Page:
The court noted that the Philips package license did not require a licensee to practice or use any of the “nonessential” patents included in the pool. Accordingly, there would be no foreclosure of competitors in the art practiced by the nonessential patents. Rather the license merely conferred a covenant not to sue as to the “nonessential” patents in the pool. Nor, was there any evidence that Philips would have priced its licenses differently, had it been required to license the “essential” patents separately from the “nonessential” patents. The value of the package was largely, if not entirely, based upon the “essential” patents. Essentially, the “nonessential” patents were “free goods”. As such, they could have no anticompetitive effects in a downstream tied product market.

The court recognized that the ITC application of a “per se” misuse standard ignored the procompetitive effects of package licensing, including reduced transaction costs, avoidance of costly infringement litigation, and the elimination of uncertainty associated with technology investment decisions.

The Federal Circuit also agreed with Philips that the ITC had failed to properly analyze the factual issue of “essentiality” in determining whether there were “commercially feasible” substitute technologies for the teachings of the “nonessential” patents. Absent “commercially feasible” substitutable technologies, there could be no foreclosure of competitive opportunities in any downstream market. The evidence failed to disclose that there were any commercially viable substitutes for these patents that could impact the manufacture or sale of compact disk by manufactures who would have an interest in practicing the “nonessential” patents. Again, the Federal Circuit pointed out that the very concept of “essentiality” is one that is ephemeral and time-bound. The subsequent emergence of alternative technologies may render the patents that were originally considered “essential” to be something less than “essential”, if not “nonessential”. The application of a rigid “per se” misuse standard would therefore encourage licensees to opportunistically challenge package licenses after entering into them, in the hope of having all of the patents declared nonenforceable.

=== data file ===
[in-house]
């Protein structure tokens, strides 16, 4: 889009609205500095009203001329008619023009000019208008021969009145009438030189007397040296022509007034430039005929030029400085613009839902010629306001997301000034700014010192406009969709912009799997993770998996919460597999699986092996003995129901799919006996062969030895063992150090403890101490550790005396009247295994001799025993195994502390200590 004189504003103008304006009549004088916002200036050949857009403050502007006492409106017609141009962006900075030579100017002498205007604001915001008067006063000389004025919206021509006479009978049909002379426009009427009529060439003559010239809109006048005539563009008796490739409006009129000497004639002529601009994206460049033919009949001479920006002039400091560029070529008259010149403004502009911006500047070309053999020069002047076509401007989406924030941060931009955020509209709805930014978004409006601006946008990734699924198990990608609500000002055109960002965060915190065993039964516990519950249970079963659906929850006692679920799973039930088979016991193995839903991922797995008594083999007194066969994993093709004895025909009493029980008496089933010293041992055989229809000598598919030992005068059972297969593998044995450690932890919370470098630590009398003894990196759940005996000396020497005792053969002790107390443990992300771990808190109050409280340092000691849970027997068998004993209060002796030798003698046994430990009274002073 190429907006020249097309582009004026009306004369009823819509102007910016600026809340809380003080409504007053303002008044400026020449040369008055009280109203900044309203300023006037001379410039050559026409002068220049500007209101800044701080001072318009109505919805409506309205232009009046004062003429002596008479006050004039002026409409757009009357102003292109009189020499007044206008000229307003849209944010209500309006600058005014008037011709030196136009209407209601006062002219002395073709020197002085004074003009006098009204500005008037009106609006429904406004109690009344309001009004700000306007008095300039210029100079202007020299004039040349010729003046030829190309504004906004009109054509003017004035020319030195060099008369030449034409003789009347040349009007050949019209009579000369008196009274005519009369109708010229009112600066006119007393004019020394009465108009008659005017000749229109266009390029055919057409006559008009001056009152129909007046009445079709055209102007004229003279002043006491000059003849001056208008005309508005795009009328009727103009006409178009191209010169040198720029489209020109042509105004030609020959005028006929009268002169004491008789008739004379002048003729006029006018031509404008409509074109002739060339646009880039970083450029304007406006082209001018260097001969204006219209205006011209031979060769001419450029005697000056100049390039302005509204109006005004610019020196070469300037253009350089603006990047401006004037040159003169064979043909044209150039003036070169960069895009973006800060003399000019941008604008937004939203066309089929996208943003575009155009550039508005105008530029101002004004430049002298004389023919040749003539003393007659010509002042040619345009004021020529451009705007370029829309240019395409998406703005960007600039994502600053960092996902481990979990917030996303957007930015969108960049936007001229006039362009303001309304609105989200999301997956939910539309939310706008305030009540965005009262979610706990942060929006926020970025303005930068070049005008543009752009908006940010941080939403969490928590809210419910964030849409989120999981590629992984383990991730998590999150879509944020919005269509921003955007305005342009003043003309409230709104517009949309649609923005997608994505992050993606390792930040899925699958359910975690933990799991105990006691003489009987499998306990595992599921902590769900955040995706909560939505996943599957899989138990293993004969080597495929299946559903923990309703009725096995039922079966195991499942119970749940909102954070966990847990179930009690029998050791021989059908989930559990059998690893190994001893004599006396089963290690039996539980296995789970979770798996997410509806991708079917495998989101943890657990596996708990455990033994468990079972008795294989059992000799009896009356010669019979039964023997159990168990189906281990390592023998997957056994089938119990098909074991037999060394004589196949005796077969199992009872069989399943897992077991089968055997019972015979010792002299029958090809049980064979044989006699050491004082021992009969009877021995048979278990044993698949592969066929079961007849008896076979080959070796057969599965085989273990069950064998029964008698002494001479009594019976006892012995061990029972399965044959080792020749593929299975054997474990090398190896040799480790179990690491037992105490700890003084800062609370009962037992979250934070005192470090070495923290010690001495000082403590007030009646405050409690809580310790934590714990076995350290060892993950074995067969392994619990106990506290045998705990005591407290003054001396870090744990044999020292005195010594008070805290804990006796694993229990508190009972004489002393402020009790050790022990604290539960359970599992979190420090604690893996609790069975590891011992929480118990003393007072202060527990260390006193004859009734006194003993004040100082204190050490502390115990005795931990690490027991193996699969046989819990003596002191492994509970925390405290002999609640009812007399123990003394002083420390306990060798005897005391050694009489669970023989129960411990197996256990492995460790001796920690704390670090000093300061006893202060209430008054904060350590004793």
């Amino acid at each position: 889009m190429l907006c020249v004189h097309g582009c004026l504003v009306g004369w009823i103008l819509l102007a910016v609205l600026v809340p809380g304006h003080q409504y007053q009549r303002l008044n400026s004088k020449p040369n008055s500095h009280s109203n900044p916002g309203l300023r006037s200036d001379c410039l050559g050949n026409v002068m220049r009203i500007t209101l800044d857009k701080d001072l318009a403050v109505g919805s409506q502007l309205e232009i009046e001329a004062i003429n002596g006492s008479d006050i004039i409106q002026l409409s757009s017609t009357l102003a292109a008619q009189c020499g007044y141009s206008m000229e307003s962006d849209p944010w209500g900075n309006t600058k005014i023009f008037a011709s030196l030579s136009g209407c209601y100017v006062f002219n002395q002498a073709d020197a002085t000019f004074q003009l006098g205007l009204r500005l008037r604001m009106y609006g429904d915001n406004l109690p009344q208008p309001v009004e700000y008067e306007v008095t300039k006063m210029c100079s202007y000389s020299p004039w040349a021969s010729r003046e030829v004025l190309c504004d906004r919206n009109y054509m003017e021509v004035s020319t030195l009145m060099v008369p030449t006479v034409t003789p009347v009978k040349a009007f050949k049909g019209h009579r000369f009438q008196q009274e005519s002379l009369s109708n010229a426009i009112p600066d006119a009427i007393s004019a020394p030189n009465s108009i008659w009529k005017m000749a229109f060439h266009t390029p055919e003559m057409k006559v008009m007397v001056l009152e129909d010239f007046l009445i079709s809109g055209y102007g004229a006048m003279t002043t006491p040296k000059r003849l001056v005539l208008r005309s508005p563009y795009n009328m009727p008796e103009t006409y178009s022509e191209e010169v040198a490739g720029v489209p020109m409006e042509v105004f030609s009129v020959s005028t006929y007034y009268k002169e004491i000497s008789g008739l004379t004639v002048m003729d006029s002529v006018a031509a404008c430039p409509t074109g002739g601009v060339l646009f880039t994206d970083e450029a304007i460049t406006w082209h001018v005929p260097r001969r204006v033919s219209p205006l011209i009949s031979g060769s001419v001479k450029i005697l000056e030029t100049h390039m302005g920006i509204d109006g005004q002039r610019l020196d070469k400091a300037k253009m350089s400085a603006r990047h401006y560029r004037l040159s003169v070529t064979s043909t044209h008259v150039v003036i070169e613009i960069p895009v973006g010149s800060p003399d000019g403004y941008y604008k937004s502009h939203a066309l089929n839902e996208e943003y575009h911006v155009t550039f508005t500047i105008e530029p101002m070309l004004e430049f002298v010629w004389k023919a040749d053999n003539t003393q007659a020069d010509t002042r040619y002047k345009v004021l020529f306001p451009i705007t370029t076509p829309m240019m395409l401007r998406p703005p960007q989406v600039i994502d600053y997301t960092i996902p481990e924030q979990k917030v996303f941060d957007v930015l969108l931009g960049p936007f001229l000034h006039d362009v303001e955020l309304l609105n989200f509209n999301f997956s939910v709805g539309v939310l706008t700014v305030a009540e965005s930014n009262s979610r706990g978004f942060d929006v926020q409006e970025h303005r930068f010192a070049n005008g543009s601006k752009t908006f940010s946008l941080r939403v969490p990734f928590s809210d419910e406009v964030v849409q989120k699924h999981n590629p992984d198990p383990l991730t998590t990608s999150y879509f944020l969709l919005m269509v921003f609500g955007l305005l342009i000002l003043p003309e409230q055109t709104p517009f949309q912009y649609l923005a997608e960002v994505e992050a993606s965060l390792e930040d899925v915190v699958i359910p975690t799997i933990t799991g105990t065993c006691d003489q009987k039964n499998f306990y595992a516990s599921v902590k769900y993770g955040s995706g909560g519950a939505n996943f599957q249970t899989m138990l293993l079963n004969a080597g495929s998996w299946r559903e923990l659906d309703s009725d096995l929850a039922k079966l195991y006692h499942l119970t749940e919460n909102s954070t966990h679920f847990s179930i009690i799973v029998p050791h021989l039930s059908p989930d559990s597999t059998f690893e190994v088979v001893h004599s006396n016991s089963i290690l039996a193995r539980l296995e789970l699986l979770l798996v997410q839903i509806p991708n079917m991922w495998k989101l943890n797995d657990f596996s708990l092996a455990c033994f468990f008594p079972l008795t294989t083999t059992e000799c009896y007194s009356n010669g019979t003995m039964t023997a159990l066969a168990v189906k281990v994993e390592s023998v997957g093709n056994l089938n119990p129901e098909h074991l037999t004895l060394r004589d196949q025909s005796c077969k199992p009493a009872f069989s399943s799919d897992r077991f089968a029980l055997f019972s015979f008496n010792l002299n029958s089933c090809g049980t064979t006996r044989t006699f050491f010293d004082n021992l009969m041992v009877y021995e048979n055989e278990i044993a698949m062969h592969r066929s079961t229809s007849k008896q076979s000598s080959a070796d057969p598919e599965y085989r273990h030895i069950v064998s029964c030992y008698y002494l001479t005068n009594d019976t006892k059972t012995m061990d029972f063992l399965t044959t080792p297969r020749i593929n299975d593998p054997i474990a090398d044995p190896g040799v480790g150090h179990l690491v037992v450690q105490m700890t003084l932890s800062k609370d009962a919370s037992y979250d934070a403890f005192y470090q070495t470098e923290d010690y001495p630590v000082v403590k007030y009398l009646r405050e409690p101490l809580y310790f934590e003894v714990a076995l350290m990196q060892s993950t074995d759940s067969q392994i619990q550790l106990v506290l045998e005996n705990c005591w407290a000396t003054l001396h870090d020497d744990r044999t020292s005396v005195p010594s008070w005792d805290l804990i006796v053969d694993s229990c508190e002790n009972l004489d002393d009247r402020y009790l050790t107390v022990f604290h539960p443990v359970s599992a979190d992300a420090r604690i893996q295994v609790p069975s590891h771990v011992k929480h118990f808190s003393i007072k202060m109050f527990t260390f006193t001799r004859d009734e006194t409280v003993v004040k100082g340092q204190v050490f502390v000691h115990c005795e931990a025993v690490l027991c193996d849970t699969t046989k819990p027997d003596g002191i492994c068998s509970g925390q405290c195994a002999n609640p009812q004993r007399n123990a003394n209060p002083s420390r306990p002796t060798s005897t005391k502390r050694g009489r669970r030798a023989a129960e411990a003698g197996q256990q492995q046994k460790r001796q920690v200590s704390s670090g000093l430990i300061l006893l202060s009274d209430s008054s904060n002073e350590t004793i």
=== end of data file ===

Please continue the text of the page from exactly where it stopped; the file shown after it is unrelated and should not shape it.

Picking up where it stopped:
Finally, the court held that the ITC’s finding of misuse under the rule of reason was similarly flawed. This was because there was no evidence to support a claim that there could be any anticompetitive foreclosure as to any commercially viable alternative technologies relative to the “nonessential” patents in the packaged license. Again, the ITC had failed to credit the procompetitive efficiencies in Broadcast Music.6

The panel acknowledged the grant of certiorari in Independent Ink., but reasoned that it should go ahead and decide the case rather than waiting for the Supreme Court to determine whether or not Paramount and Loew’s were venerable, vestigial, void, or voidable.

  1. See, United States v. Loew’s, Inc., 371 U.S. 38, 45 (1962); United States v. Paramount Pictures, Inc., 334 U.S. 131 (1948).
  2. 396 F.3d 1342 (Fed. Cir. 2005), cert. granted, No. 04-1329 (United States Supreme Court, 2005).
  3. 332 U.S. 392, 395 (1947).
  4. 333 U.S. 364 400 (1948).
  5. See, e.g., Zenith Radio Corp. v. Hazeltine Res., Inc., 395 U.S. 100, 135-36 (1969) (“key inquiry is whether by imposing conditions that derive their force from the patent, the patentee has impermissibly broadened the scope of the patent grant with anticompetitive effects.”) C.R. Bard, Inc. v. The M3 Sys., Inc., 157 F.3d 1340, 1372 (Fed. Cir. 1998); Windsurfing Int’l, Inc. v. AMF, Inc., 782 F.2d 995 (1001) (Fed. Cir. 1986).
  6. Broadcast Music, Inc. v. CBS, 441 U.S. 1 (1979).

Authored by:
Don T. Hibner, Jr.